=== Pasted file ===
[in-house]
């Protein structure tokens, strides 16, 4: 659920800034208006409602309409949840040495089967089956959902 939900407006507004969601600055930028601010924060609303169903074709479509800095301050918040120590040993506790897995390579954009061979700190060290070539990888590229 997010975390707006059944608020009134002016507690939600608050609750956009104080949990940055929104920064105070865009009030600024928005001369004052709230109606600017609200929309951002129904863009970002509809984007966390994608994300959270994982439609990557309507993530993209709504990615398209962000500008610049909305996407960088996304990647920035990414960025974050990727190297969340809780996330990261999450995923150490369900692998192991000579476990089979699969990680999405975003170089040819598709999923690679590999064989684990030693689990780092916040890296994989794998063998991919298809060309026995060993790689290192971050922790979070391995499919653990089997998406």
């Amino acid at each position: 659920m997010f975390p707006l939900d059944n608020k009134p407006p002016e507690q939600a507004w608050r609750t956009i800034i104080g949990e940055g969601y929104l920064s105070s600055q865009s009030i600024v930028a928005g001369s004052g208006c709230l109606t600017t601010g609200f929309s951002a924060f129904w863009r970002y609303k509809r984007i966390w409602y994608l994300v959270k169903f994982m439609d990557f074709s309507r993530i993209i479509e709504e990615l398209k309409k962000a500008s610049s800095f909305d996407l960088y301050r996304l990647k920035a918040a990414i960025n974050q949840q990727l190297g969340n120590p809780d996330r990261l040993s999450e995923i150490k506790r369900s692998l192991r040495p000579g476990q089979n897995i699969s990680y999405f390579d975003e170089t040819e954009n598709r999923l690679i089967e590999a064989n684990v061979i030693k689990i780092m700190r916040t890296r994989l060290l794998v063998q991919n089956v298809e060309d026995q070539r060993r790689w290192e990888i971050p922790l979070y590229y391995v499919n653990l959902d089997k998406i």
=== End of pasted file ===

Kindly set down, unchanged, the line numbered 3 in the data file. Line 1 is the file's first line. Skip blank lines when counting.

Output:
């Amino acid at each position: 659920m997010f975390p707006l939900d059944n608020k009134p407006p002016e507690q939600a507004w608050r609750t956009i800034i104080g949990e940055g969601y929104l920064s105070s600055q865009s009030i600024v930028a928005g001369s004052g208006c709230l109606t600017t601010g609200f929309s951002a924060f129904w863009r970002y609303k509809r984007i966390w409602y994608l994300v959270k169903f994982m439609d990557f074709s309507r993530i993209i479509e709504e990615l398209k309409k962000a500008s610049s800095f909305d996407l960088y301050r996304l990647k920035a918040a990414i960025n974050q949840q990727l190297g969340n120590p809780d996330r990261l040993s999450e995923i150490k506790r369900s692998l192991r040495p000579g476990q089979n897995i699969s990680y999405f390579d975003e170089t040819e954009n598709r999923l690679i089967e590999a064989n684990v061979i030693k689990i780092m700190r916040t890296r994989l060290l794998v063998q991919n089956v298809e060309d026995q070539r060993r790689w290192e990888i971050p922790l979070y590229y391995v499919n653990l959902d089997k998406i």